If we can alter the human brain so that it is free from suffering and experiences its perceptions much more pleasurably as current humans, this is an improvement of subjective quality of life that does not depend on energy increases or even idiosyncratic improvements of art and customs. But even on that dimension, I wouldn’t be surprised if there were eventual diminishing returns and finite limits. That, of course, would be at a stage unimaginably better than current life.
Thanks for doing a great job!
Just wanted to add one more thing.
Science and technology is already an enabler of the steady state… It is “we” who are stuck in a mentality which causes us, through habit, to think “we will have to force the steady state upon the world” in order to deal with all the global constraints.
AI and IT, and now, good ole industrialism converted over for clean energy production is NEEDED (lest we go the route of the peak oil dieoff).
Everybody may WANT to jump into the steady state social structure as it doesn’t have to be full of congested freeways and stop signs…
If AI, IT and industrial actions are employed, then can we hope to raise economic growth to a level that can sustain the complete transformation of our infrastructure into three dimensional cities and three dimensional “product” printing machines (AI can be much more handy than just being used for the “holodeck”).
Near, in the future, the very concept of exchanging money need not even apply. This, and jobs depletion through automation is probably the most important economics debate for which I HAVE NO CLUE how we will deal with such transitional implications!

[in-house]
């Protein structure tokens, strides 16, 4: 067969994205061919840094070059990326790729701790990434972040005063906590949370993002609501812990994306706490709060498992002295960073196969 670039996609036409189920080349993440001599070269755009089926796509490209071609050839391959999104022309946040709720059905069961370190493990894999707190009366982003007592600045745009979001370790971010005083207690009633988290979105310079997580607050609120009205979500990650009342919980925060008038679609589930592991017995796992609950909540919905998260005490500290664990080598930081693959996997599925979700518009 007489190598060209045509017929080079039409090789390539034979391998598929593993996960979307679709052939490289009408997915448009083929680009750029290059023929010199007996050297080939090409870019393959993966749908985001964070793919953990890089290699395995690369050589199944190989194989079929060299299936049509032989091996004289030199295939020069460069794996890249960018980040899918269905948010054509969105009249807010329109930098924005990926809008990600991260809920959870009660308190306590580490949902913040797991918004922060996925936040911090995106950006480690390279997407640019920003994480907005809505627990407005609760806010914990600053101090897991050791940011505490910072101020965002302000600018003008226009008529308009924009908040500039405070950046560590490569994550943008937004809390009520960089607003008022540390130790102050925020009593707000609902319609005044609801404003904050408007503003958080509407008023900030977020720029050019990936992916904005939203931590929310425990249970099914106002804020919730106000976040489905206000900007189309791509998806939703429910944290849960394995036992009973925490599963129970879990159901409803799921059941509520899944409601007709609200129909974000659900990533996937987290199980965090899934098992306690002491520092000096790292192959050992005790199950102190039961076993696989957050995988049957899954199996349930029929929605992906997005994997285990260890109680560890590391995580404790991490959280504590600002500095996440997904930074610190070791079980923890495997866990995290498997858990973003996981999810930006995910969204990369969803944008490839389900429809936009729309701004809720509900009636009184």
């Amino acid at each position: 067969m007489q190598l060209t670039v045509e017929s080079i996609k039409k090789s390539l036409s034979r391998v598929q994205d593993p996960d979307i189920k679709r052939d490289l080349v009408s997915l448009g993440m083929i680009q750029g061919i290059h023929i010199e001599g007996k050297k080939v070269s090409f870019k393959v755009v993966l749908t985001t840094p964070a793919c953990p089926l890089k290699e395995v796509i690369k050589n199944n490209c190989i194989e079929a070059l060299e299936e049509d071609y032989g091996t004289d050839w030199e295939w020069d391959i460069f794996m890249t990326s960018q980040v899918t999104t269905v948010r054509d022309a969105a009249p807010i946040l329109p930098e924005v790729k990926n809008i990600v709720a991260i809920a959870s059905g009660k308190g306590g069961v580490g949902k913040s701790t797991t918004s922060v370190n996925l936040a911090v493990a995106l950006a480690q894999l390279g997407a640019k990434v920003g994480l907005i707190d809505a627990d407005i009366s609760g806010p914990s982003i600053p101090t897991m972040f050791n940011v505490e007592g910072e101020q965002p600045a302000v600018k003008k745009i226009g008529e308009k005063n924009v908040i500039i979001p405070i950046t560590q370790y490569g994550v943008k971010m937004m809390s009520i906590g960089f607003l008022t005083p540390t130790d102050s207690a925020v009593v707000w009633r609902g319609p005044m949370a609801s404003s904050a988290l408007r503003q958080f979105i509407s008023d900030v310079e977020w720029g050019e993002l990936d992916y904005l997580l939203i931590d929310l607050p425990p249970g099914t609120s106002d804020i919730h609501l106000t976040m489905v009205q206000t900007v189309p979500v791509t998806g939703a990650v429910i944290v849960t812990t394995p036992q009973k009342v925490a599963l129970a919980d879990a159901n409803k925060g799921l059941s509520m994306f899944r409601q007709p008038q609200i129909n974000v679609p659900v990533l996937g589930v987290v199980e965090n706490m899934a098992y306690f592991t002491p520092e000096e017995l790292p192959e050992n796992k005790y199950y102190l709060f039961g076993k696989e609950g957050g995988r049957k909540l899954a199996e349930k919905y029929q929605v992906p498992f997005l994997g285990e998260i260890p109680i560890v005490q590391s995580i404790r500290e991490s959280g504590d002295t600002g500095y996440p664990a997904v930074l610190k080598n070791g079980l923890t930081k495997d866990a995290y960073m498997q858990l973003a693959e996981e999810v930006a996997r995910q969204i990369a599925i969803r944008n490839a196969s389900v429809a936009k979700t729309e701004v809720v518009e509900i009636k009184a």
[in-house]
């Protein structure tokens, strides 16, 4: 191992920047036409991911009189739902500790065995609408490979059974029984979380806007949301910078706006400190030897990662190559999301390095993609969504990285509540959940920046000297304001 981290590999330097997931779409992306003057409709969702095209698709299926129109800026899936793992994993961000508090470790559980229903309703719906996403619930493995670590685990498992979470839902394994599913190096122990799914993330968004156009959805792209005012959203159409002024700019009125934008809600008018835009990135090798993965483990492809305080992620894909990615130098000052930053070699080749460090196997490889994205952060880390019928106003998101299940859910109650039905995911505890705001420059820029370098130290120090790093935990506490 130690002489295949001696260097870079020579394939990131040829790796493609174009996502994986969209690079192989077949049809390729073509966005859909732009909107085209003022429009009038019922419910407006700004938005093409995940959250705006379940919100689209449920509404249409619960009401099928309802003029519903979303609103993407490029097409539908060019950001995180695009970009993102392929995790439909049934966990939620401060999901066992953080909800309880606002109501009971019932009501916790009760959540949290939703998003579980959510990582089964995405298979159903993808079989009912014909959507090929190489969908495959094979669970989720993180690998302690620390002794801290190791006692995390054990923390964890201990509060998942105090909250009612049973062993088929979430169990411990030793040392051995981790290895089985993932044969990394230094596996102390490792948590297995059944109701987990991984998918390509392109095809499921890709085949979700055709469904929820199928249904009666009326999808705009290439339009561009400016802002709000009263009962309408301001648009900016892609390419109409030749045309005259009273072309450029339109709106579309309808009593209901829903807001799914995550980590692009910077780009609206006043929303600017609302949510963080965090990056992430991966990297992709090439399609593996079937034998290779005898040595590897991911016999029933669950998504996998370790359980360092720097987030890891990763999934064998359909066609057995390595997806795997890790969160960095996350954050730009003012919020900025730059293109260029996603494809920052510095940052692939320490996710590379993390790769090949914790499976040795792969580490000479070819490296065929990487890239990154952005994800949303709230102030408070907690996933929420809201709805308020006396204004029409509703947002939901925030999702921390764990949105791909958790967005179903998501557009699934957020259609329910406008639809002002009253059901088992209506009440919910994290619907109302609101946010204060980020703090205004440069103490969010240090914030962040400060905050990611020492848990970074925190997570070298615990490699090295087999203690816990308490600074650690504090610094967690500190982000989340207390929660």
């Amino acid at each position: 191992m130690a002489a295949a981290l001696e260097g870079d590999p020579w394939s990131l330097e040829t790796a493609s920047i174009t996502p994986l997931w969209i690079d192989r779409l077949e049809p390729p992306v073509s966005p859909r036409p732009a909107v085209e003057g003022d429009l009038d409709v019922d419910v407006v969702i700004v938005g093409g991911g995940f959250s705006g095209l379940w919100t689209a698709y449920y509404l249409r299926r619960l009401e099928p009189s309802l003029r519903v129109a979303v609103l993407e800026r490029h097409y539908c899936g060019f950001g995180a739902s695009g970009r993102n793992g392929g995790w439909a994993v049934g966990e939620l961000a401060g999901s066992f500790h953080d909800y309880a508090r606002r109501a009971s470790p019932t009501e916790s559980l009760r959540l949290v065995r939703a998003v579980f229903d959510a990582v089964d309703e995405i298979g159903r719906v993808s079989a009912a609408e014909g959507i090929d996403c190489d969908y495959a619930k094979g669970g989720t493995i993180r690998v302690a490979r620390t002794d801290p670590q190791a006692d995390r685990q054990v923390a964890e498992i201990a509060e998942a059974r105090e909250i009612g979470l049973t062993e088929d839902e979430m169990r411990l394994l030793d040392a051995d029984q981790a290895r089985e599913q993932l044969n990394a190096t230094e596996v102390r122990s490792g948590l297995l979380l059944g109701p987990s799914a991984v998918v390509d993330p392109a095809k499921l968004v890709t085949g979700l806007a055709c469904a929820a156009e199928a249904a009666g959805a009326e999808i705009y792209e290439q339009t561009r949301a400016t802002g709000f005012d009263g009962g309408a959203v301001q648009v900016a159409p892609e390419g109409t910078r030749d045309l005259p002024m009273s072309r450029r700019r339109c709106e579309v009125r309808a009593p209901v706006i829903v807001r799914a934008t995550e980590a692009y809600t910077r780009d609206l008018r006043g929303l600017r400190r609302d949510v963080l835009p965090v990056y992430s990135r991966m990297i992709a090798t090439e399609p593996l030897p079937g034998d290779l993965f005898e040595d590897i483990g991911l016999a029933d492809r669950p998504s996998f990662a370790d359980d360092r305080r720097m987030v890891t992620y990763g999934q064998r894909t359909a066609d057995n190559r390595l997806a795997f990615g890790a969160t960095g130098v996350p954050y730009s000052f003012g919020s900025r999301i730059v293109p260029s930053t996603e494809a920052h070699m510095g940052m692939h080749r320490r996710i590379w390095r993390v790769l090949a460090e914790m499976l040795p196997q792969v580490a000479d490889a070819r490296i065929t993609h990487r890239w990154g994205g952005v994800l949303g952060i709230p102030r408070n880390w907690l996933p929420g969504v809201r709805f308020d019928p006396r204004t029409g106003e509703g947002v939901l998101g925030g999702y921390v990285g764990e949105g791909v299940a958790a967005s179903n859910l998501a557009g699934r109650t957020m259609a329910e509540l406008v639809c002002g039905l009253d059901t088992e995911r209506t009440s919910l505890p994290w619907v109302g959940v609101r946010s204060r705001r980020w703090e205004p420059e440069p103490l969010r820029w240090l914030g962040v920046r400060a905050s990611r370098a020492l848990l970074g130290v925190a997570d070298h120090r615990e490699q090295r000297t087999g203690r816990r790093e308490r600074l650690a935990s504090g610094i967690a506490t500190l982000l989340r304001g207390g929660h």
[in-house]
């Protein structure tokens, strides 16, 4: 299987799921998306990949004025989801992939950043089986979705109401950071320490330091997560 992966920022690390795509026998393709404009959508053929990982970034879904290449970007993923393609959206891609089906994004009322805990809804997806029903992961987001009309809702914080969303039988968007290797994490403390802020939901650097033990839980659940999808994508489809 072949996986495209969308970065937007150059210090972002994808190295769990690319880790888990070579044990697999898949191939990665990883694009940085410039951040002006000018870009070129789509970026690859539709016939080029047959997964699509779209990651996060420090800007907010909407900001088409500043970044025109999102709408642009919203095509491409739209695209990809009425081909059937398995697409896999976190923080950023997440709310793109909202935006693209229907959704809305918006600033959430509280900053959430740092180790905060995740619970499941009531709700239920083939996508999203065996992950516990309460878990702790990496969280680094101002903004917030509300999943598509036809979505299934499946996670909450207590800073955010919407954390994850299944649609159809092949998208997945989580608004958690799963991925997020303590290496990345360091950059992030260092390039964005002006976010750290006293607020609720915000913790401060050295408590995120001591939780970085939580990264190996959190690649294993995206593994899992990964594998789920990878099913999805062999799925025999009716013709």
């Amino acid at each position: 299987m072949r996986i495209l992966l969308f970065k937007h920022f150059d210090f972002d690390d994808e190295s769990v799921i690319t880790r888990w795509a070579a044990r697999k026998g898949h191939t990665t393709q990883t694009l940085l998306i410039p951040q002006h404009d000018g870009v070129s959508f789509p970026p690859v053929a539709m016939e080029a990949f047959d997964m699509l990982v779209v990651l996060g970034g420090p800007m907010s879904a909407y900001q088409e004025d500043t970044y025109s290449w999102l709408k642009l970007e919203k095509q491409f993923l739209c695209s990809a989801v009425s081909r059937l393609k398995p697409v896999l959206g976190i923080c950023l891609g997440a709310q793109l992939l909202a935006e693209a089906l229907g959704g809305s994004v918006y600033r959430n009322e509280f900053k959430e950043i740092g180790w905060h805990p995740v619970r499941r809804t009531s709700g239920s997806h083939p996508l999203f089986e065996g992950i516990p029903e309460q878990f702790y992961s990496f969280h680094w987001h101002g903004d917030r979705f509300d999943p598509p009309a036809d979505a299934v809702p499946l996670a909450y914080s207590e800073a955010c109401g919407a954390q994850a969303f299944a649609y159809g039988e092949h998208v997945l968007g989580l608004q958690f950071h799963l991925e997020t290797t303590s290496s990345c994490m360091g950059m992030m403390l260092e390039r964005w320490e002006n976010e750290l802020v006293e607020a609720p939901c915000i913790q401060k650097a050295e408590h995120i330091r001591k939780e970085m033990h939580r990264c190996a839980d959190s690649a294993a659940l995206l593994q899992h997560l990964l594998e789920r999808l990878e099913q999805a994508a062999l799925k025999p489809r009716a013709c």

The entire Industrial revolution is only some 200 years old: Predicting what we will be doing 400 years from now, much less 2,500 years from now, strikes me as a bit ambitious.
For example, see this and note the scale is logarithmic:http://www.technologyreview.com/business/40016/
Would you (or anyone) have foreseen that trend?
I have a similarly jarring plot in the sustainability post showing fossil fuel use over a many-thousands of years timeframe. It’s a blip. Ruthless extrapolation based on our industrial revolution should really be considered in the context that that very revolution is really a story of cheap and abundant energy, in convenient (self-storing) form at high energy density. Makes me a bit queasy about hubris. I can hope the hubris is justified, but want to caution people that we should not be so blithely optimistic that the future is guaranteed to be more amazing than our puny brains can imagine. Are our brains big enough to imagine a reversal of fortunes and take that possibility seriously? Many of these dreamy comments make me wonder…
Tom, I think there are many examples in human history were human beings encountered abundant resources. This is a dynamics not restricted to fossil fuel. Megafauna, local abundance encountered by migrating tribal hunter-gatherer societies, etc. often illustrate rapid depletion – quite possibly at maximum feasible rate – by a population increasing at maximum feasible rate. On the other hand, there are examples of “steady state” economies. In both cases, I think the record supports your concerns and your position.
Now, these historical examples are not global, and the record – the waste middens – does not tell us how much awareness there was of the brutal long-term cost of short-term gains, i.e. how many Cassandras had to be ignored or exiled or stoned to death.